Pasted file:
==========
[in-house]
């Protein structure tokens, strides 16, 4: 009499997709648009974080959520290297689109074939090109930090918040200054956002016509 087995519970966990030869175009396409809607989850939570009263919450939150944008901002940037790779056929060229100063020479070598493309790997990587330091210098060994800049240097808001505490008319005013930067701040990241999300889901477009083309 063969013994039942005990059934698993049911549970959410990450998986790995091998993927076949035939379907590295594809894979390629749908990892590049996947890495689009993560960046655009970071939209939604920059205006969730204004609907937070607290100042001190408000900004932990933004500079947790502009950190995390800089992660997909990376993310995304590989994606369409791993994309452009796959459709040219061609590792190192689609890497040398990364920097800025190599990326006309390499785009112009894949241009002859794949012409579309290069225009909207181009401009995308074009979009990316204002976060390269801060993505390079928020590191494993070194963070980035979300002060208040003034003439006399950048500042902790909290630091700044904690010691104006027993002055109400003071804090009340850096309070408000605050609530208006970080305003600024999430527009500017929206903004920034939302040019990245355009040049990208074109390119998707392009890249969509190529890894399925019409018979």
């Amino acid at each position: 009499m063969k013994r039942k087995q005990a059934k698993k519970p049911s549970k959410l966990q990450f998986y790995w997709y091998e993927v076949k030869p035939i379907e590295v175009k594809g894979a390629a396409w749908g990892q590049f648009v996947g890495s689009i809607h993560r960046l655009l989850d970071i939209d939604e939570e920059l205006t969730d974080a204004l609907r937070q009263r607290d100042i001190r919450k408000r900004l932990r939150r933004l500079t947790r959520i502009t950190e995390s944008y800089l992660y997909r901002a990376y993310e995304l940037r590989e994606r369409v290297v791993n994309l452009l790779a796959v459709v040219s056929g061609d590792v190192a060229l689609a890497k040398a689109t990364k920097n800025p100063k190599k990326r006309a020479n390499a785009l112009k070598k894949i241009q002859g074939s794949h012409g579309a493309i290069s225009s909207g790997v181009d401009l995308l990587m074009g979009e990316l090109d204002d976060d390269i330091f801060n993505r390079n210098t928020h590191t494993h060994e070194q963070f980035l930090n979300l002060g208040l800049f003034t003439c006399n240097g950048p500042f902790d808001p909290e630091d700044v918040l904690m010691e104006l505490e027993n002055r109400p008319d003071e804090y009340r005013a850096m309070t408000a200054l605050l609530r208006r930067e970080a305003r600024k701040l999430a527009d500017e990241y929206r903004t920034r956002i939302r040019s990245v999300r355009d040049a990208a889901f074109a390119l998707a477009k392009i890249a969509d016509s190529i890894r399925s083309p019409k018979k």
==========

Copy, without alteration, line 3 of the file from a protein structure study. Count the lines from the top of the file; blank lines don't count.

């Amino acid at each position: 009499m063969k013994r039942k087995q005990a059934k698993k519970p049911s549970k959410l966990q990450f998986y790995w997709y091998e993927v076949k030869p035939i379907e590295v175009k594809g894979a390629a396409w749908g990892q590049f648009v996947g890495s689009i809607h993560r960046l655009l989850d970071i939209d939604e939570e920059l205006t969730d974080a204004l609907r937070q009263r607290d100042i001190r919450k408000r900004l932990r939150r933004l500079t947790r959520i502009t950190e995390s944008y800089l992660y997909r901002a990376y993310e995304l940037r590989e994606r369409v290297v791993n994309l452009l790779a796959v459709v040219s056929g061609d590792v190192a060229l689609a890497k040398a689109t990364k920097n800025p100063k190599k990326r006309a020479n390499a785009l112009k070598k894949i241009q002859g074939s794949h012409g579309a493309i290069s225009s909207g790997v181009d401009l995308l990587m074009g979009e990316l090109d204002d976060d390269i330091f801060n993505r390079n210098t928020h590191t494993h060994e070194q963070f980035l930090n979300l002060g208040l800049f003034t003439c006399n240097g950048p500042f902790d808001p909290e630091d700044v918040l904690m010691e104006l505490e027993n002055r109400p008319d003071e804090y009340r005013a850096m309070t408000a200054l605050l609530r208006r930067e970080a305003r600024k701040l999430a527009d500017e990241y929206r903004t920034r956002i939302r040019s990245v999300r355009d040049a990208a889901f074109a390119l998707a477009k392009i890249a969509d016509s190529i890894r399925s083309p019409k018979k």